Nancy told me to apply to every job I find, even if it’s less than what I want. She pointed out that I could probably move up in the career, I was a CEO after all. A CEO that failed, but a CEO nonetheless. Whenever I began talking down on myself, she stopped me. She made me say one good thing about what happened. 

At first, the only positive thing I could say was that the fire was warm. It melted the snow around us. I chuckled sourly. The insurance money was more than enough. If we did our research…. It was a learning experience. Her words, not mine. I agreed resentfully. There’s nowhere to go but up. That one I came up with. She smiled warmly, offering me another cup of coffee. I declined politely, I had to finish up this walk. We parted ways and I’ve stopped to chat with her for a few minutes every day since. Never that in depth, just her asking how the job hunt has gone and our dogs investigating each other.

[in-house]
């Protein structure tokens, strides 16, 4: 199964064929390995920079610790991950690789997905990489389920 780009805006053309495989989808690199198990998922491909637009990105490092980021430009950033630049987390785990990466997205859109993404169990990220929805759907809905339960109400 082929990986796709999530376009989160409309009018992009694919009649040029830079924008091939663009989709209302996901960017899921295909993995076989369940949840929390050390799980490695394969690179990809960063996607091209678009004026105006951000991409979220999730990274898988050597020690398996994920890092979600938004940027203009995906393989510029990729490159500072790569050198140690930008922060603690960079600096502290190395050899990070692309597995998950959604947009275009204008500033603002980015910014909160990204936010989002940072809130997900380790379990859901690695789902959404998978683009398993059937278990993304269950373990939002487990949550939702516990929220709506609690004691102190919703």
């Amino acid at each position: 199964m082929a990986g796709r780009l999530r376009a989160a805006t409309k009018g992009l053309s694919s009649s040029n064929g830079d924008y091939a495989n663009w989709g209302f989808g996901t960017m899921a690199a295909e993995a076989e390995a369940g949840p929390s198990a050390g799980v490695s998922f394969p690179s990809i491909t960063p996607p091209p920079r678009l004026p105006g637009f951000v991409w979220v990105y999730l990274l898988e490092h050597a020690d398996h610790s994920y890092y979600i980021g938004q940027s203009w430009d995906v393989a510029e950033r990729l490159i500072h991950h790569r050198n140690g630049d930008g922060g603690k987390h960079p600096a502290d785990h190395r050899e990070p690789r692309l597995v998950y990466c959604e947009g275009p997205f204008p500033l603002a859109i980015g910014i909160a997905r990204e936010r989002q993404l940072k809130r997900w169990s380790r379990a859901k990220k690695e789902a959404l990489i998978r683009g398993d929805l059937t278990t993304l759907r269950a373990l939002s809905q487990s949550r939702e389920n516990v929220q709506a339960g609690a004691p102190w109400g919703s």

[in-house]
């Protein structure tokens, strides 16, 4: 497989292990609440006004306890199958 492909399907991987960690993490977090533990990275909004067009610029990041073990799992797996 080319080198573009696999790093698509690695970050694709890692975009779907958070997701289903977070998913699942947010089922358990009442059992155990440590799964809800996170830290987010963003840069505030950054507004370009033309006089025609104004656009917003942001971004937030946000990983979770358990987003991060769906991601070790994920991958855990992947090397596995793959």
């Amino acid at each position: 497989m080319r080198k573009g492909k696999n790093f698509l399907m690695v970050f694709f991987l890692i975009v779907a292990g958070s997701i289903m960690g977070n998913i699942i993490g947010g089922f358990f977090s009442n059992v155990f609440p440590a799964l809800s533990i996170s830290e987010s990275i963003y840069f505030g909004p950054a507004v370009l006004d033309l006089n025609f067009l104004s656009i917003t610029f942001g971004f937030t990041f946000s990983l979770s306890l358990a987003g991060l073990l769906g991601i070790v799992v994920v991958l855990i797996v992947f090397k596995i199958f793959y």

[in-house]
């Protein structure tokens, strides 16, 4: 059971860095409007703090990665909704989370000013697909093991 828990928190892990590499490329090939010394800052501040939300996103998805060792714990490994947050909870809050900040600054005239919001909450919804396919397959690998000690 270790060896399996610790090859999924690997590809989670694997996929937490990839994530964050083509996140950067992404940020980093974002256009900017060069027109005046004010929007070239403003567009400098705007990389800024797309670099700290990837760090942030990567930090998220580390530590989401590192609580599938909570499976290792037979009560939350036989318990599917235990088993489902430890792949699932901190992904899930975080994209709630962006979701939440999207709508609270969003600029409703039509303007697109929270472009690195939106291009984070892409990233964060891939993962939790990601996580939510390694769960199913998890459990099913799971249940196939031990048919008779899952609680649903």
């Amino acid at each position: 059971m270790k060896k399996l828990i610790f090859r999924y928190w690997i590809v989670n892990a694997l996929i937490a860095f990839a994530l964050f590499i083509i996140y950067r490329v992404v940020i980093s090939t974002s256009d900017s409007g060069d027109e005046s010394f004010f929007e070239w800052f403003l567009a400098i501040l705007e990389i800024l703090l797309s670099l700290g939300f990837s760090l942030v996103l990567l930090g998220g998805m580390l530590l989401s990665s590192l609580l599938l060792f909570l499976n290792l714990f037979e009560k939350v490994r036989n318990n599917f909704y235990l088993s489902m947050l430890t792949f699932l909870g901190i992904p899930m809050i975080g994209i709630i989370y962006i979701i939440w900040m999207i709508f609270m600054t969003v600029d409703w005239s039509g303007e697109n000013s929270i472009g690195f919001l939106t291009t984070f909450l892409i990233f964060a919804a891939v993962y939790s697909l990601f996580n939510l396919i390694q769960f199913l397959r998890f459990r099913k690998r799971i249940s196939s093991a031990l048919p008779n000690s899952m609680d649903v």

I did apply to a few places. Nothing major, just two sales jobs and a manager at the local coffee shop. The last thing I wanted was to work at a coffee shop in any sense, but I thought about what Nancy had said. It was better than no paycheck. 

One of the sales jobs called me in for an interview tomorrow morning. I planned on calling the coffee shop tomorrow after the interview. I didn’t want the coffee shop job, but I’d rather a manager than a sales person. 

I practiced the interview with my dogs. I smiled politely and shook their paws, chuckling slightly at the absurdity of it. I introduced myself and professionally went over my resumé. They tried to lick my face. 

“Sir, this is extremely unprofessional.” I laughed, patting their heads. I guess I could find joy in the little things, so I wasn’t totally hopeless. And now I have potential jobs in the works, even if the crushing weight of my past still hung over me. 

Nancy asked me last week if I wanted to start again with the business, but in a better location. I told her no, and I had thought about it a lot. It was in the past now, and even if I wanted to, all my partners moved away, I’d need a whole new crew. Not to mention, I lost all my money when we went under, I’d have to take out a loan and my credit has been decreasing rapidly. 

As depressed as I was, I’d never been one to dwell for too long. I pick myself back up after a grieving period and I get myself back out there. Yeah, I was bummed about the company dying, but it could’ve happened to anyone. We were young, just out of college, what else could you expect?